Sustainable Packaging: Not That There’s Anything Wrong with It
This classic guilt-ridden Seinfeld come-back is what I often want to say when talking to people about sustainable packaging. Itâ€™s not that thereâ€™s anything wrong with working on reducing packaging weight, or reinventing plastic to be compostable, or focusing supplier incentives on packagingâ€¦but there are so many other areas that are much more impactful that it seems imprudent to focus this amount of effort on packaging.
Case in point is a quote from Fred Bedore, senior director of business strategy and sustainability for Walmart â€“ leading the charge worldwide in sustainable packaging – who said in a recent article that â€ścustomers ultimately touch, feel, and engage with products and packaging at the shelf [therefore] that means itâ€™s something thatâ€™s meaningful to them, and therefore itâ€™s meaningful to us.â€ť And of course, this is a universal feeling among most businesses, but in my opinion itâ€™s misguided â€“ not only because sustainability is about something much larger and more important than just keeping the customer happy, but also because sustainability is about long-term profitability and reducing cost, waste, and therefore environmental impacts which are relatively minor if a company focuses only on packaging.
This is the carbon footprint analysis for an average strawberry yoghurt.
This client was under the common assumption that the packaging should be the primary focus of environmental impact reductions, but once they saw this graph, they changed their mind. When we ran the graph breaking down the raw materials (below), it was immediately clear that packaging (the grey slice) was less than 10% of the total impacts of any of the raw materials.
And while thereâ€™s nothing wrong with focusing on packaging â€“ and there are lots of retailers, manufacturers, governmental, and NGOs who are doing just that â€“ itâ€™s obvious from these results that a 10-20% reduction in packaging weight is not going to create a huge reduction on the overall impact of this yoghurt.
The rebuttal that I most often get right about now is based on the same narrative as quoted by Mr. Bedore, above. Packaging is what the customer sees and feels. Packaging is what the company can (more) easily control in their supply chain and in their product design. Packaging is (or can be) sexy. Packaging is an easy target. But, is packaging really going to result in the types of reductions that the world needs to stay fed, clothed, housed, and entertained? I would argue no.
If a company is the business of manufacturing toasters or coffee machines, they probably know by now that the majority of their productâ€™s lifecycle impact is in the consumerâ€™s home. And this is rather a scary thing to find out. The first reaction is usually that this phase of the lifecycle is out of their hands and that they have no control over it and therefore no responsibility. But itâ€™s becoming more and more understood that in fact they do have a responsibility. There are some industries that have embraced this responsibility, most notably the laundry soap manufacturers who have reformulated and are marketing their â€śeco-friendlyâ€ť products as ones that can be effective in cold water, saving a significant amount of energy (and consumer cost) compared to washing laundry in warm or hot water.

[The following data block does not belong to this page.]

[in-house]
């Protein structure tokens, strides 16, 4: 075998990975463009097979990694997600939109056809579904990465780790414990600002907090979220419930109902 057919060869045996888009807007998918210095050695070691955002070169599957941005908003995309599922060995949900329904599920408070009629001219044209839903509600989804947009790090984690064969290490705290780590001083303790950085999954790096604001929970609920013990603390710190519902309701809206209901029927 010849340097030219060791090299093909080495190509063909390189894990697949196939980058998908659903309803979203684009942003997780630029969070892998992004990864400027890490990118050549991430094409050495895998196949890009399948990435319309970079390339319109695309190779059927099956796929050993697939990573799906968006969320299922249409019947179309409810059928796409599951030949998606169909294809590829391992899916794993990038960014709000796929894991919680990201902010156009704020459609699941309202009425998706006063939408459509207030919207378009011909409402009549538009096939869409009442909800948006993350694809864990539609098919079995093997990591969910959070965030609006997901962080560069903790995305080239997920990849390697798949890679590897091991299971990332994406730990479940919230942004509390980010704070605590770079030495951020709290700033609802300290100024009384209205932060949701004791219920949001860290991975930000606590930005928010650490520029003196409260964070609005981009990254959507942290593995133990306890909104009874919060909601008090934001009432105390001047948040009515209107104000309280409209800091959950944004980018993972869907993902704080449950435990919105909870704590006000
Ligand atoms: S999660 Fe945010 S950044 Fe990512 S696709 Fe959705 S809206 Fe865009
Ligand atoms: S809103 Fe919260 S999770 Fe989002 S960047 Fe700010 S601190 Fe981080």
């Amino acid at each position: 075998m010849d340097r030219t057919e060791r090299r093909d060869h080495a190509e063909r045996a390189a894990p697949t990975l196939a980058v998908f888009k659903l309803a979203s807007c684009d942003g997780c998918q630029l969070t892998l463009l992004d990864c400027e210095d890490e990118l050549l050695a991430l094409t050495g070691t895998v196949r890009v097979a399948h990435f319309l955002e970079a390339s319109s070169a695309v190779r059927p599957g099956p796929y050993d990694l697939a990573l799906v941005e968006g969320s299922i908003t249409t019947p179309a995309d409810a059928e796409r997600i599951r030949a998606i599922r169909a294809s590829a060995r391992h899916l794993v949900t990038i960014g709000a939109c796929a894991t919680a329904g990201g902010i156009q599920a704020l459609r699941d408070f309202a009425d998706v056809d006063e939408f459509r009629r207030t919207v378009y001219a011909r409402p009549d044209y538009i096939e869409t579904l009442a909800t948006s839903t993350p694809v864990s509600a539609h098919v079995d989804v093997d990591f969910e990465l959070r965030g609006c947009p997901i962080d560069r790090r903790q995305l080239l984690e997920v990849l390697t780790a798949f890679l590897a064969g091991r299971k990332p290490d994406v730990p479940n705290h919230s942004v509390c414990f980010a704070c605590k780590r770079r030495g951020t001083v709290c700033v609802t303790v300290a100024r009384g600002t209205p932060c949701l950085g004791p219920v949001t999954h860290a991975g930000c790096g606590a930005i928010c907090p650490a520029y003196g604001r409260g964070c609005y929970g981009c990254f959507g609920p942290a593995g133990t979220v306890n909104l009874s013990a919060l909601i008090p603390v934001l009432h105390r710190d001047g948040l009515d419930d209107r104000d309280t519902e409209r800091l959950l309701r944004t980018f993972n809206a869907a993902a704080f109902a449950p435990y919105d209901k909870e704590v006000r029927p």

In the same vein, companies need to realize – and believe – that first, reducing their environmental impact will definitely reduce their lifecycle costs (even if itâ€™s only realized at the consumerâ€™s home), and second, that their â€śhotspotsâ€ť for environmental impact will not likely be obvious to them.
Last year at a conference I had an interesting discussion with a representative from a meals-ready-to-eat (MRE) manufacturer. Due to the requirements of MREs to be able to last for many months in ambient temperature, they had developed a complicated and impressive series of vacuum-packaged layers around the meal so that they could meet this requirement. These layers of packaging were extremely troubling to them because one of them was a virgin aluminum and they had heard that virgin aluminum has a very high carbon footprint. It took much persuasion, and lots of graphs and charts, to clearly show that in almost all cases, the food ingredients (and all the processing that went into them) were far more impactful than the tiny layer of virgin aluminum in the packaging.
Itâ€™s a hard lesson to get your head around, especially with all the pressures focused on packaging and the incremental successes therein. However, itâ€™s not difficult to prove with metrics that are easy to generate and incontestable, that itâ€™s unlikely that a reduction in packaging impact is much more than a PR activity that will have a short lifecycle of its own and not significantly improve the bottom line of the business. If the yoghurt manufacturer above reduced their packaging impact by 10%, they would reduce their productâ€™s impact by 0.9g and their relative cost by the same percentage (less than 1%). However, if they spent the same time and resources reducing the waste of their other primary raw materials by 10%, they could realize a 9g reduction and have a much more significant and long-lasting affect the profitability of the business, as well as their environmental footprint. Itâ€™s worth thinking about.
Sara Pax is the president of Bluehorse Associates, a developer of sustainability metrics specialized in the food and beverages industry with its smart product-level lifecycle assessment tool, Carbonostics (cost + carbon + nutrition). www.carbonostics.com
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